Does Ms. Covert know that before the New Deal, blacks (the main minority group of that era) looked to the Republicans (the Party of Lincoln) as their representative and that it was those New Deal programs that turned them into reliable Democrats? Yes, that switch in party identification occurred despite the segregation-supporting Democrats of the South, despite other discriminatory programs and practices, despite the continued segregation of the military, etc. It continues today in the strong support of blacks for the Party’s “establishment” candidate in the current Democratic contest, Hillary Clinton, over outsider/independent candidate Bernie Sanders.

Perhaps Ms. Covert thinks women and minorities weren’t hurt by the loss of those “factory jobs” which she casually mentions. She might be interested in looking at the composition of the workforce in the factory jobs that remain. She might be surprised by the number of women and minorities who work in that sector and who could be working there if those jobs were “more plentiful.”[2]

I used to teach a course in labor relations and used a video made by the U.S. Department of Labor called “Waldenville.” In that video, in which a public sector negotiation is depicted, a more experienced union negotiator tells a local union official that it is important to listen to member proposals, even if they seem weird. There is a message, even if hidden, in those opinions. “Listen to what they feel” rather than what they say is how the suggestion is put.[3] The message in that context is that you get nowhere by ignoring or condemning members (who are also voters in the union situation).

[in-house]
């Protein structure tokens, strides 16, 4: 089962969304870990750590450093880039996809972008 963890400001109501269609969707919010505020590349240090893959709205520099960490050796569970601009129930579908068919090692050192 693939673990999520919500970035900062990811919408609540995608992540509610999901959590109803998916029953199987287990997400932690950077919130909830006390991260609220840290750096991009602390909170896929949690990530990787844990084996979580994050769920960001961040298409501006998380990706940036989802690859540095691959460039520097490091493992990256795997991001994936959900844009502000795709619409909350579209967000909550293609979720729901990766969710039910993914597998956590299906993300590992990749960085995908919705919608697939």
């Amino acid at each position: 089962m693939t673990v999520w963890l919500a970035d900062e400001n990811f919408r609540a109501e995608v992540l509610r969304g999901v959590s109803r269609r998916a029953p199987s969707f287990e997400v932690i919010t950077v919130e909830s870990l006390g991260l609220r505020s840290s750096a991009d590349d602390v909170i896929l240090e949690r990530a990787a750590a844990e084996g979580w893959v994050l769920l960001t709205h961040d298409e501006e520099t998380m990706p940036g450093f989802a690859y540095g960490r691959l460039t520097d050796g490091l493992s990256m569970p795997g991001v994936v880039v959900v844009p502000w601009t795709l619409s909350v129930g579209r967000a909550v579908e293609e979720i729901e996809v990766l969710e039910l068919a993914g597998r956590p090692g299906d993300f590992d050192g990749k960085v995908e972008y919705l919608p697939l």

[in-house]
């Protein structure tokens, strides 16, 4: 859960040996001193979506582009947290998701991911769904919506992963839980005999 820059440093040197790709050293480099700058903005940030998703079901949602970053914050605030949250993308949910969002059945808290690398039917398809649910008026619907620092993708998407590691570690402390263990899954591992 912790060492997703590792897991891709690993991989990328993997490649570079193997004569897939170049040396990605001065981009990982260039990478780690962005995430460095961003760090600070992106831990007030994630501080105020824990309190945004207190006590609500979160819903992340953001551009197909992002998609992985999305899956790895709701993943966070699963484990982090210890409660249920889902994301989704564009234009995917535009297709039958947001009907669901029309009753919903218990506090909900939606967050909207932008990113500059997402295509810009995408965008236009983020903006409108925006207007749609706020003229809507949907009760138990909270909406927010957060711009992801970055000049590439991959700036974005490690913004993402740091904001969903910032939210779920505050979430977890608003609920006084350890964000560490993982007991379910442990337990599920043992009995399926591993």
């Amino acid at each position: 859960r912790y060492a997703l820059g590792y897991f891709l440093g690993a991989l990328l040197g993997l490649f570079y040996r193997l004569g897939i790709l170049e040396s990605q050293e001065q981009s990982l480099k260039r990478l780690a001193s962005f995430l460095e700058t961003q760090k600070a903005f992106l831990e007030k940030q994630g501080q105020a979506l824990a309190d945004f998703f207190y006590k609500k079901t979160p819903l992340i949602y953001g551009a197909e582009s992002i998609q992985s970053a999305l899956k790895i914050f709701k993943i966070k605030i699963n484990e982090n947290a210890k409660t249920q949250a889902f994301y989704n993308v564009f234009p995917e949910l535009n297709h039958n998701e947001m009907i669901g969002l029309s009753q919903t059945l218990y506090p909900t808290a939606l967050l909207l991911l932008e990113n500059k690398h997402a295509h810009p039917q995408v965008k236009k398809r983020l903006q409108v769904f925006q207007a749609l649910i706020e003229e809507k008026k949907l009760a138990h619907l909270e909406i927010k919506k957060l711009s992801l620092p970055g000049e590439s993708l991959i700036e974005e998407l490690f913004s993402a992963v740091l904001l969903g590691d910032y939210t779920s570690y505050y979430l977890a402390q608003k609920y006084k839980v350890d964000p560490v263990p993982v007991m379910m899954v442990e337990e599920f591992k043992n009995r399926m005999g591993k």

In politics, you also get nowhere by condemning voters. If you don’t like a candidate, condemn that candidate, not the people who lean towards that candidate. Voters in any group are up for grabs to varying degrees – but only if you appeal to them on the basis of their underlying concerns. In this case, it’s evident that Ms. Covert doesn’t like Donald Trump. But Trump’s voters seem to be responding to two broad issues: economy/jobs and homeland security. So rather than issuing condescending op eds, which seem to blame today’s potential Trump voters for the sins of the 1930s and 1940s, why not focus on those issues?

You don’t have to win over all of any group in an election contest.[4] And you don’t have to make racist or sexist appeals.[5] Elections are won by coalitions. In some cases, even if some demographically-defined group tends to vote a particular way, you can peel off enough of that group to make a difference in the total vote. But you won’t peel off anyone by condemning them and alienating them.



[2] In 2015, of the over 15 million workers in manufacturing, 29% were women, 10% were black, 7% were Asian, and 16% were Latino. The minority proportions are roughly in line with the proportion of the three groups in total employment. Women are underrepresented, but there are still over four and a half million women workers in manufacturing. Source: An earlier musing in this series dealt with the need to check the demographics:  

[3] (Part 1: The conversation is at 5:04-6:22). For those interested in the rest of the video: Part 2 is at; Part 3 is at; Part 4 is at The video was divided into four parts because at the time YouTube had a 10-minute limit.

[4] As of March 2016, 70% of women had an unfavorable view of Trump. But 23% had a favorable view. The percentages for men were 58% and 36%.

[5] I’ll leave it to readers to decide whether condemning white males falls into that category.